Today, March 16, is the birthday of Japanese voice actress Asami Imai, one of the most distinctive, recognisable voices in modern Japanese entertainment.
Since her debut in 1999, she has racked up an impressive number of roles to her name across a variety of different media. Among enthusiasts of Japanese gaming, she’s probably best known for her roles as Noire in the Neptunia series, Makise Kurisu in the Steins;Gate visual novels, and Ikaruga in the Senran Kagura series.
She’s had an interesting career, for sure — so let’s take a look at it!
Imai first came to voice acting while she was still studying, and got off to a good start in 1998 by winning the Grand Prize for the Voice Actress category at the Enix Anime Awards. A year later, she made her debut on a drama CD for Toki no Daichi ~Hana no Ōkoku no Majo ~ (Witch of the Kingdom of the Time of the Earth Flower), a work based on a manga by Miyuki Yama which also saw a three-episode OVA release around the same time.
From 2000 onwards, Imai built up a solid base of work in anime, with contributions to a variety of different series — though primarily in supporting roles. The most well-known of these include Snow White reimagining Prétear from 2000, in which she played the character Eiko; and visual novel adaptation Da Capo in 2003, in which she played the part of numerous background characters.
Imai began working in video games not long after her anime voice acting career was well underway. One of her earliest credited video game roles was in the visual novel Muv-Luv in 2003, in which she played the role of an archery junior (under the pseudonym Keiko Horikoshi), but it would be two years later with the release of The Idolmaster in Japanese arcades that Imai would take on one of her most recognisable and enduring roles: Chihaya Kisaragi, which Imai has played in every incarnation of the series except the 2007 anime adaptation Xenoglossia.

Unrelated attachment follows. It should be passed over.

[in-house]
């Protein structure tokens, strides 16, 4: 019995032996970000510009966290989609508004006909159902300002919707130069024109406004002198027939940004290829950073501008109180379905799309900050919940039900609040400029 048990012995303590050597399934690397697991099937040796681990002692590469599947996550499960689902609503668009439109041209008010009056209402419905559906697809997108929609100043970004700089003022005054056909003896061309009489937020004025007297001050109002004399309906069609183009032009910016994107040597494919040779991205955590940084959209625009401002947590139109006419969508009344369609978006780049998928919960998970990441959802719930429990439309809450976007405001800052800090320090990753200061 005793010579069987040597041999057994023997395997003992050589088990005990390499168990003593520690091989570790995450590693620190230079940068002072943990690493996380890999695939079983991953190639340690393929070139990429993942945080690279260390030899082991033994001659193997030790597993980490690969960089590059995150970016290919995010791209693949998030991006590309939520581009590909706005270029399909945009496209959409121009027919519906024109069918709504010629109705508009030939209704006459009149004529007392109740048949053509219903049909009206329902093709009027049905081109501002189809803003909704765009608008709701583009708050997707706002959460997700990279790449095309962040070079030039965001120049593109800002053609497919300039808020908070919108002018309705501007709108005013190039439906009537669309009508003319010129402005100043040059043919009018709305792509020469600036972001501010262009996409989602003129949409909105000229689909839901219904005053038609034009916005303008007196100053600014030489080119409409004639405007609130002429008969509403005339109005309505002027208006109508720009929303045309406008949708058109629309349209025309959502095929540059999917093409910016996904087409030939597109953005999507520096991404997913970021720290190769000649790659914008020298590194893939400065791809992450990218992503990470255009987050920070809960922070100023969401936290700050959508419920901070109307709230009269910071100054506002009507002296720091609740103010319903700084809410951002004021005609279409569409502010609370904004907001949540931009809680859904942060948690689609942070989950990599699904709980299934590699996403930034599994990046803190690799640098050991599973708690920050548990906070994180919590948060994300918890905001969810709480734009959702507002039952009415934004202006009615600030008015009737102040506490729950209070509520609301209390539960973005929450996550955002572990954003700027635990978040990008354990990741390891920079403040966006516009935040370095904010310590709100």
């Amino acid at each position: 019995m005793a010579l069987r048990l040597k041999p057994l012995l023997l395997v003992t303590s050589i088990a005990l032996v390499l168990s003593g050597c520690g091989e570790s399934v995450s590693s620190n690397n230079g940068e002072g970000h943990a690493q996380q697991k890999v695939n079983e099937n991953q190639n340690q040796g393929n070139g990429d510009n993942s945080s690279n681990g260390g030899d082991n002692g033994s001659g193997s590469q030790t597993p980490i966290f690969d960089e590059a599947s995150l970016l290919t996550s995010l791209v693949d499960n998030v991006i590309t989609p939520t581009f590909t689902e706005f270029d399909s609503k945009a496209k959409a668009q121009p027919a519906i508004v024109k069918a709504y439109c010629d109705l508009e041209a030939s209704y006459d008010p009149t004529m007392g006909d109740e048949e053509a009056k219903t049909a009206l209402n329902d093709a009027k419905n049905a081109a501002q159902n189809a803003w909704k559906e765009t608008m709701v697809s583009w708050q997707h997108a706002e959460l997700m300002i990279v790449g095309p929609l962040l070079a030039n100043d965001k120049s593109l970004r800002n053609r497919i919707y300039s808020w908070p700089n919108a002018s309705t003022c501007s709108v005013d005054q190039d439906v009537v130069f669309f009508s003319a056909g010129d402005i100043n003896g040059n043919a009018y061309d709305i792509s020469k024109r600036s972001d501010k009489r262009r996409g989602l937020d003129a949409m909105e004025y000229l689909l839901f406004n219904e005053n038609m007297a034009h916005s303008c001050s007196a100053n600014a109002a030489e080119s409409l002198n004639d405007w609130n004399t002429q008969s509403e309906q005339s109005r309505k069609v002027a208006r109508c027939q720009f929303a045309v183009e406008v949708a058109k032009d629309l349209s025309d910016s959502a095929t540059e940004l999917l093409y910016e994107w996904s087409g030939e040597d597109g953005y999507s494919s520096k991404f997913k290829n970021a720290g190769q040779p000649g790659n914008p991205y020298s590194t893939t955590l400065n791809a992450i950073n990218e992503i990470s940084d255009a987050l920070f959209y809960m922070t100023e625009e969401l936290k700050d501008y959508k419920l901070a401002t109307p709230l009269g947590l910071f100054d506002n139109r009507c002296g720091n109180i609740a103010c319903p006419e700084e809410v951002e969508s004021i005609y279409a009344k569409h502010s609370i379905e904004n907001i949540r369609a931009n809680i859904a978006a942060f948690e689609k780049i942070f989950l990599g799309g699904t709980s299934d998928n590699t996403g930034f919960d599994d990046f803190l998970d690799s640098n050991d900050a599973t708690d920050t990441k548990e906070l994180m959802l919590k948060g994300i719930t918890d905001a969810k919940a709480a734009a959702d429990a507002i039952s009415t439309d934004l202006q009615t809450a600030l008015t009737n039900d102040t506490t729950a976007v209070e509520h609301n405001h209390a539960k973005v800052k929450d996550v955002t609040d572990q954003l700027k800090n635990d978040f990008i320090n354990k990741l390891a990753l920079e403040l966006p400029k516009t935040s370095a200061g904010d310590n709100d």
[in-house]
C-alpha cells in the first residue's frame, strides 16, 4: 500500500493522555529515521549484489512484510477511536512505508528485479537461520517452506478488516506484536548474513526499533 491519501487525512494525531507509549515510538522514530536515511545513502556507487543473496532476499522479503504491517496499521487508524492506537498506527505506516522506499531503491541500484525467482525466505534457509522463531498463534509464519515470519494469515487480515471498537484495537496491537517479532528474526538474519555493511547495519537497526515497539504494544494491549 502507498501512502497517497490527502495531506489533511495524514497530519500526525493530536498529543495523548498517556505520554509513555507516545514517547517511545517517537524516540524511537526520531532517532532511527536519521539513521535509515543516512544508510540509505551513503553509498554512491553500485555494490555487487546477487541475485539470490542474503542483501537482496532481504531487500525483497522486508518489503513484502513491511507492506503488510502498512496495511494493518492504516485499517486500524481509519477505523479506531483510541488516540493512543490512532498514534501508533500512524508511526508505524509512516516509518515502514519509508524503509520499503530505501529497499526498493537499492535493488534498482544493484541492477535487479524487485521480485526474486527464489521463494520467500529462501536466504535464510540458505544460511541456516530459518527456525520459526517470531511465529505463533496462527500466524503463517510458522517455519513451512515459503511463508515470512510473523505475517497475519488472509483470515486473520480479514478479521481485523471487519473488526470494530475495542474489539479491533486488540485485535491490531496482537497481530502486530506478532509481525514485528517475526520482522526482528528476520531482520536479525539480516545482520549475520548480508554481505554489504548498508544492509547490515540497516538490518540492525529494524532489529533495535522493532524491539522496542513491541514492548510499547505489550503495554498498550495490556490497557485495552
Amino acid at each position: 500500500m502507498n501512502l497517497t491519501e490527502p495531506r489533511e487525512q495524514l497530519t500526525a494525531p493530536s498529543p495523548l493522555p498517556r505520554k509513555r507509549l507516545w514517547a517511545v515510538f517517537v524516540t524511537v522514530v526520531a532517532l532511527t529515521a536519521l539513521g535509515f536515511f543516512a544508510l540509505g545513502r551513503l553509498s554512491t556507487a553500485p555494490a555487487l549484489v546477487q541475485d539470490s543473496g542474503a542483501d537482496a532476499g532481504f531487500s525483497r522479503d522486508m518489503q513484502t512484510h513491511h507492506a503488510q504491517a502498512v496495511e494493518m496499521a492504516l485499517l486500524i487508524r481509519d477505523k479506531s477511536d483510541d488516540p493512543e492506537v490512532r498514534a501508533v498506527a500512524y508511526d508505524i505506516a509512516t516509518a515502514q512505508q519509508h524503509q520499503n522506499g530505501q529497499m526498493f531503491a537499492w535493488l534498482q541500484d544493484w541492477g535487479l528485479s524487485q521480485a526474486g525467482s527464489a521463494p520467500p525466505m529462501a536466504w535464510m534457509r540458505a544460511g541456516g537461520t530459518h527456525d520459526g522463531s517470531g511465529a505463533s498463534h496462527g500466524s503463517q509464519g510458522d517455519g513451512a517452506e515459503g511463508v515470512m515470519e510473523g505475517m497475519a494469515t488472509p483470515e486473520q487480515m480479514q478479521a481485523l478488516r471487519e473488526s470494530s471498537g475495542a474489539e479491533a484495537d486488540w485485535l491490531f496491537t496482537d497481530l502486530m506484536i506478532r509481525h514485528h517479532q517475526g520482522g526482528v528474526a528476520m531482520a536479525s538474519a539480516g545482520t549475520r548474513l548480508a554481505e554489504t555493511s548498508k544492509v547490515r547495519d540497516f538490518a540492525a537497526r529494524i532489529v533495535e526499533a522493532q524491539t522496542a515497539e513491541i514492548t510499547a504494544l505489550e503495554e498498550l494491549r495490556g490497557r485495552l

Imai has enjoyed steady work in both anime and video games pretty much since her debut, but it would be 2011 before many Western game players would become a lot more aware of her, since this was the year in which both Gust’s Atelier Totori (in which Imai plays the title character’s sister Cecilia) and, more significantly, Idea Factory’s Hyperdimension Neptunia.
These games are important for Western fans of Imai’s work because they were some of the first examples of Imai’s voice acting to see a Western release. Since 2010, a number of her earlier roles (most notably Muv-Luv and Koihime Muso) have subsequently been localised, but it was Neptunia in particular that helped make her name among Western otaku.
Today, Imai’s portrayal of guardian goddess and PlayStation personification Noire is as much an iconic part of the character as Tsunako’s distinctive artwork and the series’ trademark snappy and satirical script. In many ways the quintessential tsundere — twintails, hot-and-cold attitude, a perpetual state of denial — Noire quickly became and remained a fan favourite, and Imai’s stellar voice work was a big part of that.
Combining slight whininess with a strong sense of femininity in her human form — and emphasising the latter in particular with a strong dose of confidence, assertiveness and even aggression in her goddess “HDD” form — Imai’s performance fit the character absolutely perfectly and, along with equally strong performances from her castmates Rie Tanaka (Neptune), Kana Asumi (Blanc) and Rina Sato (Vert), played a big part in giving the Neptunia series the strong sense of identity it has today, not to mention helping to kick off one of the most surprisingly prolific phenomena in all of Japanese gaming.